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About the Greylag Goose,|
non-breeding Greylag geese visit the Oostvaardersplassen each year.
Throughout the year, there are three periods in which the numbers of
geese in the reserve are at their highest: during May geese travel from
Germany and Sweden to the Oostvaardersplassen to moult; and during
spring and autumn, geese travel from Denmark and Sweden to feed in the
Non-breeding Greylag geese perform a moulting migration to well defined
moulting areas, where they moult their primaries simultaneously and are
flightless for about 28 days. The Oostvaardersplassen has become the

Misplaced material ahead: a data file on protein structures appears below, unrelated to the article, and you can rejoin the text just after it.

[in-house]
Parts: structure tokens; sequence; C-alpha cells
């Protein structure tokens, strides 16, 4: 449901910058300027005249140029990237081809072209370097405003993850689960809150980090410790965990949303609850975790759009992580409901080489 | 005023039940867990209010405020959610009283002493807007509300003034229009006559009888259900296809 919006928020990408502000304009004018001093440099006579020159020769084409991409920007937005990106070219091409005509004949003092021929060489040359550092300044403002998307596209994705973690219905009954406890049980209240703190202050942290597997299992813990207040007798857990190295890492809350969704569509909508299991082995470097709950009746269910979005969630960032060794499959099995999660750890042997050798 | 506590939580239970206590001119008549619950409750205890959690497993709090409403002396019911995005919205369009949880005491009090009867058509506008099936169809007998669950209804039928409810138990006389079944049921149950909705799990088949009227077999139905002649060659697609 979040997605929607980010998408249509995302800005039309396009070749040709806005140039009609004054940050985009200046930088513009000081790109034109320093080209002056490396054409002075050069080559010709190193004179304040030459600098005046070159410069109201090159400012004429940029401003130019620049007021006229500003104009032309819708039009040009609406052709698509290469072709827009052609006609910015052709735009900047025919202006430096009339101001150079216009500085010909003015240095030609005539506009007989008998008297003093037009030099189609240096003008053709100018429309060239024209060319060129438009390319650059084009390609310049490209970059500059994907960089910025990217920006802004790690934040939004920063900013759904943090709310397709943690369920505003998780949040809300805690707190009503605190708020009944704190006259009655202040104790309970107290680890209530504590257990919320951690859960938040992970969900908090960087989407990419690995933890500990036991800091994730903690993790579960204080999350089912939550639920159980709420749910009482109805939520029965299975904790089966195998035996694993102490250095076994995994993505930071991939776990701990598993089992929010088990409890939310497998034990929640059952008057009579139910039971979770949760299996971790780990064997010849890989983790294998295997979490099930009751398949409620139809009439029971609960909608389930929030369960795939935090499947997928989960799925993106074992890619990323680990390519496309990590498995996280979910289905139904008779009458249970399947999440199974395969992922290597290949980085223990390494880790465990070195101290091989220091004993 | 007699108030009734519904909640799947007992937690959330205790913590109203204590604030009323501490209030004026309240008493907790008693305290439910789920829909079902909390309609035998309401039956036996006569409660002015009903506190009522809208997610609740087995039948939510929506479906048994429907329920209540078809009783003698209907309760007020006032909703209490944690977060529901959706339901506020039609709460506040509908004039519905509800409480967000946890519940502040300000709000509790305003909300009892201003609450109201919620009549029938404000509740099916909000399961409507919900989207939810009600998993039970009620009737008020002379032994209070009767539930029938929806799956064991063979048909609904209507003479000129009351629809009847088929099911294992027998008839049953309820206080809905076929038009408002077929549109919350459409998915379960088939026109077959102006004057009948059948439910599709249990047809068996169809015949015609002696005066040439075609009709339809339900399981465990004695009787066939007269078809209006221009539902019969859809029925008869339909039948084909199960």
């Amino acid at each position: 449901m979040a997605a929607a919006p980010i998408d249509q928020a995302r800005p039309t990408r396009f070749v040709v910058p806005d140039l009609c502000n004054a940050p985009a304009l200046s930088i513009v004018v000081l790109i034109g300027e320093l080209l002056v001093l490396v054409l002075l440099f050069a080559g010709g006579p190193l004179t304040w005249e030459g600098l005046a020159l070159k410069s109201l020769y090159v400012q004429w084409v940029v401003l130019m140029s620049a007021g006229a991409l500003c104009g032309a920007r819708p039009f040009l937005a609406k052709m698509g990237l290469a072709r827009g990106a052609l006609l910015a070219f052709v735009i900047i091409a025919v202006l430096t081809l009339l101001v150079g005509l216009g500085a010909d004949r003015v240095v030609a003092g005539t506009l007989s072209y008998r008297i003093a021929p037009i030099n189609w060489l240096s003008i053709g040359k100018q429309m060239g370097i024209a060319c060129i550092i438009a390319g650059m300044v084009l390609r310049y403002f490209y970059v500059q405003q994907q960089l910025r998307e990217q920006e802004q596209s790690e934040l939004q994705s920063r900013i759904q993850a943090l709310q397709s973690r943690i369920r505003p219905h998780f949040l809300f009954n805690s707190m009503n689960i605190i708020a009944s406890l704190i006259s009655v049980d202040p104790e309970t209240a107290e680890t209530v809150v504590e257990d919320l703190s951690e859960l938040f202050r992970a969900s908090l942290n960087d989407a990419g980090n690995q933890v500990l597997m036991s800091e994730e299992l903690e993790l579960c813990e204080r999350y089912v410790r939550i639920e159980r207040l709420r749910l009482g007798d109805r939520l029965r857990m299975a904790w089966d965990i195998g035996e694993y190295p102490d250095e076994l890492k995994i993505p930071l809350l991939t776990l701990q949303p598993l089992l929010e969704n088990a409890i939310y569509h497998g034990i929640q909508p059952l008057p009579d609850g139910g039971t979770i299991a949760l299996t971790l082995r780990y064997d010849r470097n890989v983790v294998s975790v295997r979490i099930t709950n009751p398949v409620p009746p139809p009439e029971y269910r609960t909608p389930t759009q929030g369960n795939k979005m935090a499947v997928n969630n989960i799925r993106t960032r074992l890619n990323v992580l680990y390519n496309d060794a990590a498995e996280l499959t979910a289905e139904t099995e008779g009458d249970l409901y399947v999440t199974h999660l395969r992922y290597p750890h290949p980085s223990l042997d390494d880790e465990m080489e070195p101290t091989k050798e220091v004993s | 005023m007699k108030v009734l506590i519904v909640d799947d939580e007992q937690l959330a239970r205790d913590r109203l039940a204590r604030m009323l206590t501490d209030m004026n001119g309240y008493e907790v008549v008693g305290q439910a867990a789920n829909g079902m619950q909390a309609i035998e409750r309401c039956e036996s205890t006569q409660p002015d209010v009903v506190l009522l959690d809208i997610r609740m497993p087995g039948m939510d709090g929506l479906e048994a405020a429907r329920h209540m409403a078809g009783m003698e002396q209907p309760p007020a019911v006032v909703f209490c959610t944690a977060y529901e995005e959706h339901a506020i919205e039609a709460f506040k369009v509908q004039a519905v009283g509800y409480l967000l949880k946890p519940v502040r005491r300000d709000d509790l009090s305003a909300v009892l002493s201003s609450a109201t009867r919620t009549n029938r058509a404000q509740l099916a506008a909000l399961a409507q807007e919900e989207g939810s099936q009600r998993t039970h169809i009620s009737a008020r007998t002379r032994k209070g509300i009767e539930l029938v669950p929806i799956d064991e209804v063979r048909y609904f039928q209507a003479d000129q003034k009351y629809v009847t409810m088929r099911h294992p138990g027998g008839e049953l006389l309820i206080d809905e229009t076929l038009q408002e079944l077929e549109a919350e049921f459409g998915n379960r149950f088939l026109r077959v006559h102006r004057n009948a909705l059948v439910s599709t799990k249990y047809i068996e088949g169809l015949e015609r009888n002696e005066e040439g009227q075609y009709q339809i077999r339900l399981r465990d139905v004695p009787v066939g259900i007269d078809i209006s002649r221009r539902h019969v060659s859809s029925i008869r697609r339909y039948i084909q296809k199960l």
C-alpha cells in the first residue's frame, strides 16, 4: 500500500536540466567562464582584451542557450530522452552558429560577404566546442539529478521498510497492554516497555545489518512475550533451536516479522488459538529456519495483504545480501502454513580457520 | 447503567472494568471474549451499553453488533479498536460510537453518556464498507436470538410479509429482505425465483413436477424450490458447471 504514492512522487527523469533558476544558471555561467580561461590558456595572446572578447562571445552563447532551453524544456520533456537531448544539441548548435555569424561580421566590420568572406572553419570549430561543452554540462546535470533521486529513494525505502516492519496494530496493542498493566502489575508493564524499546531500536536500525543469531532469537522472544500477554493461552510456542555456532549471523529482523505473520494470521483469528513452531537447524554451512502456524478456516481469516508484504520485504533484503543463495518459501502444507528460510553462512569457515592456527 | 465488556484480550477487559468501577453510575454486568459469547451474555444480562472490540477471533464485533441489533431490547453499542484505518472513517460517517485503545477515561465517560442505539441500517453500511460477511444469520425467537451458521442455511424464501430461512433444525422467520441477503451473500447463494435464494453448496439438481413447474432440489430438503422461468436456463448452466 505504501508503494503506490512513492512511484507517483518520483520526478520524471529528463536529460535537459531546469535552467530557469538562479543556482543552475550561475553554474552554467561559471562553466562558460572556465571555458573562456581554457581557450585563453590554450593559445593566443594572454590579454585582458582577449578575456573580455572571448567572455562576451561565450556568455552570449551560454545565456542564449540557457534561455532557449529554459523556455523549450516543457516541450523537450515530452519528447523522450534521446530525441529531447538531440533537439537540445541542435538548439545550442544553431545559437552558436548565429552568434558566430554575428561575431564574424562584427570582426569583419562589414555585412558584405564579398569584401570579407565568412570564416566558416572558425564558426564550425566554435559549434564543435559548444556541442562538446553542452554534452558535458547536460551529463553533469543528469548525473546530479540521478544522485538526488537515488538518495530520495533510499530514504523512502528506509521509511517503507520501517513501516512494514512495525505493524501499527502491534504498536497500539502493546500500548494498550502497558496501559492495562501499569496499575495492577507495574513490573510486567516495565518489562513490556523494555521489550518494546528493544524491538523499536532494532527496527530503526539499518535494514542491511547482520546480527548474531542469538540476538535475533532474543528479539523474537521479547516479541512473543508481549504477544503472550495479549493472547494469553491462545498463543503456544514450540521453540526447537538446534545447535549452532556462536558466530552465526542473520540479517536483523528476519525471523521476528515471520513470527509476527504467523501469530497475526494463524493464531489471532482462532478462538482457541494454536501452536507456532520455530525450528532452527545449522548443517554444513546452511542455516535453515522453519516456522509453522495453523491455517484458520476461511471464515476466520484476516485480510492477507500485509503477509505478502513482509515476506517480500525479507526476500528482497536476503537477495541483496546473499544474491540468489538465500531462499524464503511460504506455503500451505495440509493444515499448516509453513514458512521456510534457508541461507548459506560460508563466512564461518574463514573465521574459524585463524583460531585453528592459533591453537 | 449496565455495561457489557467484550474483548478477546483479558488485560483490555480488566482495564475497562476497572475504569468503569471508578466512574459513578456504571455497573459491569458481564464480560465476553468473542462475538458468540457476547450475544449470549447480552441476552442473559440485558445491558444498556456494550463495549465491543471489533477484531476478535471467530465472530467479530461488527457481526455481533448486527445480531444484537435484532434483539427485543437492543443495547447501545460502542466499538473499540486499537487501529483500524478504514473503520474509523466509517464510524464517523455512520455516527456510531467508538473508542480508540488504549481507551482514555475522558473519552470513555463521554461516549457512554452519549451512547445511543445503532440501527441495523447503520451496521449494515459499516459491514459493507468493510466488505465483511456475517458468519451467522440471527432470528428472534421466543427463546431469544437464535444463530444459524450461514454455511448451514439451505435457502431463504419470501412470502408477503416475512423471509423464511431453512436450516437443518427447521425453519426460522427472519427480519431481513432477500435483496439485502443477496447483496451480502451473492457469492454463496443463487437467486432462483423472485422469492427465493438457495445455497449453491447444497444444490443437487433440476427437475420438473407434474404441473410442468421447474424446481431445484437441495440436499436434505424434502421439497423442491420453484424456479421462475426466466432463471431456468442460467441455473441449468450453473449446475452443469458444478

most important moulting site for Greylag Geese in Europe.
The majority of those
moulting in the Oostvaardersplassen are non-breeding birds. However, the
number of breeding pairs that have been sited in the Oostvaardersplassen
is steadily increasing.
The timing of moult influences the moment at which a goose can start
building up its body reserves needed for autumn migration, effecting
their survival and future breeding performance.
During the moulting period in June they live for a few weeks in the
reeds eating reed mace, reed leaves and root stocks (Phragmites
australis) and stay in the thick reeds for protection during this
Prior to and immediately after wing moult, the geese spend a short time
feeding on adjacent grassy fields.
This intensive reed grazing and grubbing has radical consequences, it
creates a less dense marshland and keeps the ponds open, benefiting many
plant, animal and bird species that prefer this type of habitat.